Thank you to the more than 80 volunteers who have already signed up for our 2024 herring count!  We still have many counting slots to fill at all of our sites.  In particular, the South River site at Veterans Park could use many more volunteers. The Town of Marshfield is planning to start removal of the dam at this site this year.  Having good baseline data on the herring run will be important to have. 

Last year saw many strong runs on the South Shore. You can read more about that here. We hope to see that continue in 2024. This state-wide data would not be possible without the dedication of citizen scientists who participate in annual herring counts. So we call on you again this spring to be a critical part of this long-running monitoring program. Your help is needed to count herring at one of six sites throughout the watershed – it only takes ten minutes! You will choose one of three four-hour timeblocks (7am-11am, 11am-3pm, and 3pm-7pm) and count any ten minutes within those four hours. You can sign up for multiple times and multiple sites according to your schedule. Counts start on March 25th in Pembroke and April 1st at all other locations and continue until May 31st at all locations except the South River (June 15th or slightly earlier).

Sign up to count at one or more sites here! We will contact you to schedule your times.

  • Bound Brook, North Scituate – site of a 2017 dam removal, herring have only just started to return in small numbers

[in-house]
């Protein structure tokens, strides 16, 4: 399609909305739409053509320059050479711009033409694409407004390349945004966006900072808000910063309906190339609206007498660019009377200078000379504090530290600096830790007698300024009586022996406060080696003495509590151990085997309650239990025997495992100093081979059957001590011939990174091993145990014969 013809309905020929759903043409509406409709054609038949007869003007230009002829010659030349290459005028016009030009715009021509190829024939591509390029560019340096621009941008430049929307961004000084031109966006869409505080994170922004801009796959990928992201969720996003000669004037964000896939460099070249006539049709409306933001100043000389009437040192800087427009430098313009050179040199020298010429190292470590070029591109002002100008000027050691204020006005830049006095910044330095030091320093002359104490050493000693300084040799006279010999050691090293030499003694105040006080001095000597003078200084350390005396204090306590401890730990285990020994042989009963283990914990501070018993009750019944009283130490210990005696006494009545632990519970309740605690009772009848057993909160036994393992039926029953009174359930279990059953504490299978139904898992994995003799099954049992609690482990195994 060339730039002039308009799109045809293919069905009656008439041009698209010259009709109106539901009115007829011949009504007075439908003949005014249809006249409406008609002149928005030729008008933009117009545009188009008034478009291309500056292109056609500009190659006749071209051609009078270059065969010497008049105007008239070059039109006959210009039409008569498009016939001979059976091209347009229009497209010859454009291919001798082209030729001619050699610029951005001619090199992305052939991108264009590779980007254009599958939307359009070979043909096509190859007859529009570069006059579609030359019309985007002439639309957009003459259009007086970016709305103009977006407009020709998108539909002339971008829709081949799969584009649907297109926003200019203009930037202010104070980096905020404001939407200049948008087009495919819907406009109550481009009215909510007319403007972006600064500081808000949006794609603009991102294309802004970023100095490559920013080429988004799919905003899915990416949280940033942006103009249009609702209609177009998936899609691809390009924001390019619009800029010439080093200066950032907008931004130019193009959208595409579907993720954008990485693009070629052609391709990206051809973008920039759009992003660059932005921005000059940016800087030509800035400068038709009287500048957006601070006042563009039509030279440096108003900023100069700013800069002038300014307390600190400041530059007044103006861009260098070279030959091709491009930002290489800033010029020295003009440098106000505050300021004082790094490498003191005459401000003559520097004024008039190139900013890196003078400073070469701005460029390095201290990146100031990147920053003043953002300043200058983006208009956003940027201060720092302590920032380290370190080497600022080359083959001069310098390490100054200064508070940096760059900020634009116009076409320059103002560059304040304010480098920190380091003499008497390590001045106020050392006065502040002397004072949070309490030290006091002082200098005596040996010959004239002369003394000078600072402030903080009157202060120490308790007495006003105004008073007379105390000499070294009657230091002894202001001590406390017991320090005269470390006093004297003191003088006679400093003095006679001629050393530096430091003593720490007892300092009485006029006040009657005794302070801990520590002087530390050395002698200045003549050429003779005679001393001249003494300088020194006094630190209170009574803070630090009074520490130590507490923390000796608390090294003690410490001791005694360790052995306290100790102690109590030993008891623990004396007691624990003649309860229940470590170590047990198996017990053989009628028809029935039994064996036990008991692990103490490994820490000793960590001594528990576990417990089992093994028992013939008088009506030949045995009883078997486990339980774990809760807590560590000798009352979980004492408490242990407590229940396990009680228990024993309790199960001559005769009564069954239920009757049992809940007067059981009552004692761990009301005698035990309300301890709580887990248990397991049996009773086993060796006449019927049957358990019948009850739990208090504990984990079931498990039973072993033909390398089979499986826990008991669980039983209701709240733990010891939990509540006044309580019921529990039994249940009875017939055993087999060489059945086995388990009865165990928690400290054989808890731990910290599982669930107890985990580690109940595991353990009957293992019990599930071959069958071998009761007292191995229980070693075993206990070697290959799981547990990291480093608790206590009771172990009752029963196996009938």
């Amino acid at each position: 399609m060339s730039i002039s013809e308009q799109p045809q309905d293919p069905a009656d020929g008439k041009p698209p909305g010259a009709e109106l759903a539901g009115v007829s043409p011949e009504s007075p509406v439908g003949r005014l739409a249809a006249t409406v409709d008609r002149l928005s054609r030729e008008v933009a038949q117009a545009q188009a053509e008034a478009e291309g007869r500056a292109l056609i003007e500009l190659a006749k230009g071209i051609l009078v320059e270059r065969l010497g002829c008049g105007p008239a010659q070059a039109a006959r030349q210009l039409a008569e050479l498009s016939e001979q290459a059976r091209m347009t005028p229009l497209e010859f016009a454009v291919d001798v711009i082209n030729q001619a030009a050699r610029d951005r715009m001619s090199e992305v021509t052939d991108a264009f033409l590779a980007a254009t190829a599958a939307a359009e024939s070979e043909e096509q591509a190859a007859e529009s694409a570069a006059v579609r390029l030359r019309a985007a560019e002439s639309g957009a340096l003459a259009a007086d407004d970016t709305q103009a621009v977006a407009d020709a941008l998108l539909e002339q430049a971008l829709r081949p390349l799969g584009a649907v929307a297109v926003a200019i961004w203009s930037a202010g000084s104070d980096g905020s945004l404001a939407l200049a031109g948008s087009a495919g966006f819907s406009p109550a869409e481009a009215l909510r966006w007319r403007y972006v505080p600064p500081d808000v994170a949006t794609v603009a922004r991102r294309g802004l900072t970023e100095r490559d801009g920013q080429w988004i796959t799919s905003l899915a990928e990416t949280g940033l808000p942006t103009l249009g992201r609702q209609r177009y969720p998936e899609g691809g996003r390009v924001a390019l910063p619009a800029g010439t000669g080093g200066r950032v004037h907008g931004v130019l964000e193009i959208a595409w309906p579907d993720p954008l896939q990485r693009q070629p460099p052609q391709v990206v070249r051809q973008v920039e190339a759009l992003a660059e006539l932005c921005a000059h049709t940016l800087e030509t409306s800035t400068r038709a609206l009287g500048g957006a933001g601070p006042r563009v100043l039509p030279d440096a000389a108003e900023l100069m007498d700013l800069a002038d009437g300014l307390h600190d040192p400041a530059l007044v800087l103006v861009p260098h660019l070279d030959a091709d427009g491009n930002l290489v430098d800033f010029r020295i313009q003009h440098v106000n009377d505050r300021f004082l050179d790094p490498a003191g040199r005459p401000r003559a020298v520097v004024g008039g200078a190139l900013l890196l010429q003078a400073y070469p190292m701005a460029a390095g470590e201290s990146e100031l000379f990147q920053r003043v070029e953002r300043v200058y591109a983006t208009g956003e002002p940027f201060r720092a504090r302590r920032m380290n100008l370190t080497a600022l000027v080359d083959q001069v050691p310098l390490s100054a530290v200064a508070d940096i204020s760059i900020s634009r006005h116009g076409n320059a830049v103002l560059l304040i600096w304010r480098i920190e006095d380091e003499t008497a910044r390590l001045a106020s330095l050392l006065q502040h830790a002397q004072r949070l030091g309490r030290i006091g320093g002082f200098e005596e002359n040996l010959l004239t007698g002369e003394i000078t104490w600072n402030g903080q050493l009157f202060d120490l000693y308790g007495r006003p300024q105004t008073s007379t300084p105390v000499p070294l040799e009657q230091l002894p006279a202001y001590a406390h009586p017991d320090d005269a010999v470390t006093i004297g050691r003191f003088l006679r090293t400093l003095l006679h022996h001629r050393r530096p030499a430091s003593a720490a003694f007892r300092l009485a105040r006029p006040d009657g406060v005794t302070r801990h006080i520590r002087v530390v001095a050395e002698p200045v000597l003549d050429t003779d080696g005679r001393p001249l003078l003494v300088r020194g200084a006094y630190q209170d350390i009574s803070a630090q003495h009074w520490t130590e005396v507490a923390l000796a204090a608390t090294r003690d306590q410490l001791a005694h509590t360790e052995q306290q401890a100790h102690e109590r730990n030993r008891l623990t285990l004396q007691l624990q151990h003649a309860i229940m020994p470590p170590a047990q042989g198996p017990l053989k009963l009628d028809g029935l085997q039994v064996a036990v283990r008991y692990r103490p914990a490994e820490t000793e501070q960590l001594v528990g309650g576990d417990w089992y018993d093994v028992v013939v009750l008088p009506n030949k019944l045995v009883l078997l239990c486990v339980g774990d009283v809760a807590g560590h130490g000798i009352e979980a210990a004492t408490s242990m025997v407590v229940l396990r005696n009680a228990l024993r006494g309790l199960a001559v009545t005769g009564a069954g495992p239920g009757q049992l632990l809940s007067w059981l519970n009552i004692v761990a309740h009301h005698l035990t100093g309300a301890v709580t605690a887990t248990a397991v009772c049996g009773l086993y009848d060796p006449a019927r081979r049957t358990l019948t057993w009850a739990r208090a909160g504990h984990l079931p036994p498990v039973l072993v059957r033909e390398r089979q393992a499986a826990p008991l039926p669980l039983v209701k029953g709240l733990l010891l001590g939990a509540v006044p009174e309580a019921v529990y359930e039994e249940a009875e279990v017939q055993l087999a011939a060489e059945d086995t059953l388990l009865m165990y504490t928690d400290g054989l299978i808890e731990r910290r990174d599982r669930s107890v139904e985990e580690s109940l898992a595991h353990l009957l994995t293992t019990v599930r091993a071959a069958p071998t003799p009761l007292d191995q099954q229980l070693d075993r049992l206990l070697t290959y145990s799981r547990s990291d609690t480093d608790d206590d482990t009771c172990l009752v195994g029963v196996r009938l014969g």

• First Herring Brook, Scituate – with flows controlled by the Town of Scituate, this site has low numbers but is crucial for informing upstream restoration
  • Jacobs Pond, Third Herring Brook, Norwell/Hanover – with all the dams downstream removed, we are hoping to install a fish ladder and need to know if there are fish making it all the way upstream
  • Third Herring Brook, Norwell/Hanover behind the Hanover Mall – after 3 dam removals and recent removal of 3 weirs, we are excited to see fish in expanded portions of the brook
  • South River, Marshfield – site of future fish passage restoration and the first of multiple project sites on the South River
  • Herring Brook, Pembroke – historically the highest population of herring in the watershed, it is a crucial site for tracking trends

You can watch a previous training to learn the procedure or as a great way to refresh your memory if you have volunteered in the past. 

Please join us in collecting important data that helps inform restoration in our watershed and helps us understand herring populations locally and regionally.